Local 378 claims that Waldbaum is attempting to evade the obligations of Local 174 contract by treating Local 338 as a representative of all of the workers including meat handlers at the Garden City plant and thus pays a lower rate of wages to them upon the Local 338 contract than required by the Local 174 contract. Former employees of Emerald, now employed at the Garden City warehouse, became members of Local 338. No former employees of Emerald who were members of Local 174 and are now employed at Garden City, have given Local 378 an authorization card or the right to a check-off and in no wise have signified their approval of any change in affiliation to Local 378. Moreover, Local 174 never delivered any transfers of membership to Local 378. There is no indication that any employees of Waldbaum now working in the Garden City warehouse, desire Local 378 as their bargaining representative.
Moreover, on December 2, 1964, Local 378 filed an unfair labor charge against Waldbaum alleging 'the Employer refused to recognize and still refuses to recognize and bargain with the Union as the representative of meat warehouse employees in its employ.' On December 21, 1964, the Board refused to issue a complaint in the matter upon the ground that 'There is no basis for any claim that you were designated by a majority of the employees in any appropriate unit of employees at the Company's Garden City warehouse, the facility involved herein, nor under the circumstances of this case is there merit to your claim to the status of collective bargaining representative as successor to Local 174, Amalgamated Meat Cutters of in any other capacity.'
Upon this state of the record the Court concludes that this is not a runaway shop case where the employer has transferred the same operations from one situs to another, so that in effect it is simply relocating the same old operation. See N.L.R.B. v. Winchester Electronics, Incorporated, 2 Cir. 1961, 295 F.2d 288. Rather this is a case where the employer has ceased and terminated the old type of operation theretofore engaged in by it at its former location. Cf., N.L.R.B. v. Houston Chronicle Pub. Co., 5 Cir. 1954, 211 F.2d 848. No longer does the employer buy large carcasses, cut the same in small parts and sell forty percent. (40%) to outside purchasers and keep and store the remainder for its stores. The character of the operations at Garden City is quite different and the storage of the smaller cuts of meat now purchased by Waldbaum constitutes the same functional activity as to storage of groceries. Both operations are closely integrated and the storage of meat is a normal accretion to the storage of groceries. A case involving an accretion of a similar nature appears in the matter of Simmons Company, 126 N L R B 656 (1960), where the Board classified mattress manufacturing in the same category as home furniture manufacturing, stating: 'As heretofore indicated, both operations are closely integrated and there clearly exists a community of interest between employees in the two departments. Nor does the fact that a little more machine work is required in mattress manufacturing than in upholstery making, persuade us that the overall function has been sufficiently changed to classify the bedroom operation as a new undertaking.' (pp. 658-659) Since the work of the former employees of Emerald at Garden City involved the same functional activities as the work of the members of Local 338, it was proper that the latter should represent them.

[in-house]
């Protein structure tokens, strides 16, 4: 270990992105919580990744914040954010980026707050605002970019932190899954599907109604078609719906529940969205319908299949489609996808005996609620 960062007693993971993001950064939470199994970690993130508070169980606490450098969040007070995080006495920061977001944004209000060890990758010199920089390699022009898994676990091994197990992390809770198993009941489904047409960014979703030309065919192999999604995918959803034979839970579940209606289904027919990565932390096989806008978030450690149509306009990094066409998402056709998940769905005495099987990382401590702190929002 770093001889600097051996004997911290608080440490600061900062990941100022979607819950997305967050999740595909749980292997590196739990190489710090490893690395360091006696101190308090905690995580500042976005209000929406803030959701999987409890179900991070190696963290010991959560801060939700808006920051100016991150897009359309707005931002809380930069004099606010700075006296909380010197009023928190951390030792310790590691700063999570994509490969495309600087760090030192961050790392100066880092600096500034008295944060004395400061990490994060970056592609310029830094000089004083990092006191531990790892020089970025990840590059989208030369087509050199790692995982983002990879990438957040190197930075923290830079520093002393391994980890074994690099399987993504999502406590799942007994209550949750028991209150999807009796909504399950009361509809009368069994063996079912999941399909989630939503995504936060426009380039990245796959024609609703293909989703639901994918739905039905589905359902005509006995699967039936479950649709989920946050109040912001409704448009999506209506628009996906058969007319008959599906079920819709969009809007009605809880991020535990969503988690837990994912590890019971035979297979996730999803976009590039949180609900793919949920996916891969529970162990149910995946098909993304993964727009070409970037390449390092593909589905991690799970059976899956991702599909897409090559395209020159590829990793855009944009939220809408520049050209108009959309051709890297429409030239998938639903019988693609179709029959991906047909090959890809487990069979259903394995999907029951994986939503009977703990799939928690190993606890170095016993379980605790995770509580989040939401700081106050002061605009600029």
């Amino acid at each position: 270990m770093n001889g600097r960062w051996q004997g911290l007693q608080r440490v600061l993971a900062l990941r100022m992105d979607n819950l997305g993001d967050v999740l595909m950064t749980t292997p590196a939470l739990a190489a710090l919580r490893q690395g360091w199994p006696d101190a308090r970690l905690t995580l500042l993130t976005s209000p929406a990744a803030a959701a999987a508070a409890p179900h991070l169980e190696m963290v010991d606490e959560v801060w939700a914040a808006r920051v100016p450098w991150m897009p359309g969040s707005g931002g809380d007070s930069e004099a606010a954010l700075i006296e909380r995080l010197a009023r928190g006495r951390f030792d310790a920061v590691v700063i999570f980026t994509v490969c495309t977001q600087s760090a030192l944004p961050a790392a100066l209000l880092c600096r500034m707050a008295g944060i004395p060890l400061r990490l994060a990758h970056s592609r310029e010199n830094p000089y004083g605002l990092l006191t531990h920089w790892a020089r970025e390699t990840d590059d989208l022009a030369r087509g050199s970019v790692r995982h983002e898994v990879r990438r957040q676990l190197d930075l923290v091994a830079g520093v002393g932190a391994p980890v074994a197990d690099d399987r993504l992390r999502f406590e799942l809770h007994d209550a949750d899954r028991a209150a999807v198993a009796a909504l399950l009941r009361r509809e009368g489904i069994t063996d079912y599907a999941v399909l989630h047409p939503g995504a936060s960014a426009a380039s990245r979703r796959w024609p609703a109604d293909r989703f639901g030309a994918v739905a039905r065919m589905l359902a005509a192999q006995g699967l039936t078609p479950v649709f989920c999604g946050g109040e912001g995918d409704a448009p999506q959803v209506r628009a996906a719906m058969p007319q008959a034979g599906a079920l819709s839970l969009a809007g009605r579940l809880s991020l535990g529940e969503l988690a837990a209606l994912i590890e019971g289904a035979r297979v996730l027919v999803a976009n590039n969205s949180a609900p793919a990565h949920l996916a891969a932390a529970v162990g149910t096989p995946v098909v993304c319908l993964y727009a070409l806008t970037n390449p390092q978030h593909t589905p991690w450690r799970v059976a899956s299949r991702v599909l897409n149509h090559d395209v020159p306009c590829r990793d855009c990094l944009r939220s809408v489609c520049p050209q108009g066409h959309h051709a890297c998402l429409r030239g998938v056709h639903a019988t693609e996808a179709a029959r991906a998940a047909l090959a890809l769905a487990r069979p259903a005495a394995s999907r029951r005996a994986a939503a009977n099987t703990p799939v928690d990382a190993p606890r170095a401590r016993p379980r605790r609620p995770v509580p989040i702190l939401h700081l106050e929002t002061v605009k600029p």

There is no merit in the contention that Local 378 became the automatic successor to Local 174 as the representative of the former employees of Emerald. Union members are not pawns to be transferred from one local to another without their consent or in fact without even the consent of the old local. Cf., Graphic Finishers, Inc., 119 NLRB 374, at 377 (1957).
The evidence reveals and it was substantiated by the complaint filed with the Board by Local 378, that the latter union seeks to force Waldbaum as an employer to recognize it or to bargain with it as the representative of those employees of Waldbaum engaged in meat storage, if not all of the other employees working at the Garden City warehouse. As also established by the record, another union (Local 338) has already been lawfully recognized by Waldbaum as the representative of all the employees working at the Garden City warehouse under a contract which expires in September, 1965. Under the circumstances, Local 378 is not only proscribed from picketing under Section 8(b)(7)(A) of the Act but is prohibited by the contract-bar rule of the Board from filing a petition for an election until the termination of the existing contract with Local 338 in September, 1965. See General Cable Corporation, 139 NLRB 1123 (1962).
The Court finds that the Board had reasonable cause to believe that the respondent has engaged in and is engaging in an unfair labor practice within the meaning of Section 8(b)(7)(A) of the Act and accordingly concludes that a temporary injunction should be issued pursuant to Section 10(l) of the Act.
Findings of Fact and Conclusions of Law have been signed in accordance ...